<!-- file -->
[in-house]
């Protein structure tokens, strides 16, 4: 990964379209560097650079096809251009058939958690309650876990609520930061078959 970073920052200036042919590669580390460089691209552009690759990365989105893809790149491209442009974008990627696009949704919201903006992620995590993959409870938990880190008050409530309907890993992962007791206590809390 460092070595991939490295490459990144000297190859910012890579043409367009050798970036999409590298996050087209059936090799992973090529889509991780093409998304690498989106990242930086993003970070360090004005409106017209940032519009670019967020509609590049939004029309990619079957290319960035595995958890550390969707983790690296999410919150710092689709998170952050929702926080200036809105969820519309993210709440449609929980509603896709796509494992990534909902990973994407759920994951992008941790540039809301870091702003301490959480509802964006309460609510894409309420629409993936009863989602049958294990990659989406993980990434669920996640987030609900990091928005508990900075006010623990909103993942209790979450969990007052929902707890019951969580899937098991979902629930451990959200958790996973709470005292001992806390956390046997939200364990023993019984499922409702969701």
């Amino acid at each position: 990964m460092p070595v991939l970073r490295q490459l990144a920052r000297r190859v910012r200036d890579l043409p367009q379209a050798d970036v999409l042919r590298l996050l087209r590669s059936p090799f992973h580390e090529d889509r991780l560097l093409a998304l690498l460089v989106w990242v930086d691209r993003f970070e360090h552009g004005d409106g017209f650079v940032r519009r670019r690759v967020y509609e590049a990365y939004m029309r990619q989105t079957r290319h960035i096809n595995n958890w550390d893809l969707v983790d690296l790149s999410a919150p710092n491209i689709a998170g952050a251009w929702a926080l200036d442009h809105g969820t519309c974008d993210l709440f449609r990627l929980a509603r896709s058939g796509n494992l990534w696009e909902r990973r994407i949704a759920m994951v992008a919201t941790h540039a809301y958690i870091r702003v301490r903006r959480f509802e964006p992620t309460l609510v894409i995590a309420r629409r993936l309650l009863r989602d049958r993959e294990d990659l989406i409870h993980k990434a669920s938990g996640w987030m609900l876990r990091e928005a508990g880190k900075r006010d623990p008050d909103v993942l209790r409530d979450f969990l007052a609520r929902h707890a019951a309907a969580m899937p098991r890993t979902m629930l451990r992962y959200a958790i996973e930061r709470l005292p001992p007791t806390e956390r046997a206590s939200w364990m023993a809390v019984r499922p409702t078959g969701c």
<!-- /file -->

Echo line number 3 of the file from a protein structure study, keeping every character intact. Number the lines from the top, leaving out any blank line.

């Amino acid at each position: 990964m460092p070595v991939l970073r490295q490459l990144a920052r000297r190859v910012r200036d890579l043409p367009q379209a050798d970036v999409l042919r590298l996050l087209r590669s059936p090799f992973h580390e090529d889509r991780l560097l093409a998304l690498l460089v989106w990242v930086d691209r993003f970070e360090h552009g004005d409106g017209f650079v940032r519009r670019r690759v967020y509609e590049a990365y939004m029309r990619q989105t079957r290319h960035i096809n595995n958890w550390d893809l969707v983790d690296l790149s999410a919150p710092n491209i689709a998170g952050a251009w929702a926080l200036d442009h809105g969820t519309c974008d993210l709440f449609r990627l929980a509603r896709s058939g796509n494992l990534w696009e909902r990973r994407i949704a759920m994951v992008a919201t941790h540039a809301y958690i870091r702003v301490r903006r959480f509802e964006p992620t309460l609510v894409i995590a309420r629409r993936l309650l009863r989602d049958r993959e294990d990659l989406i409870h993980k990434a669920s938990g996640w987030m609900l876990r990091e928005a508990g880190k900075r006010d623990p008050d909103v993942l209790r409530d979450f969990l007052a609520r929902h707890a019951a309907a969580m899937p098991r890993t979902m629930l451990r992962y959200a958790i996973e930061r709470l005292p001992p007791t806390e956390r046997a206590s939200w364990m023993a809390v019984r499922p409702t078959g969701c």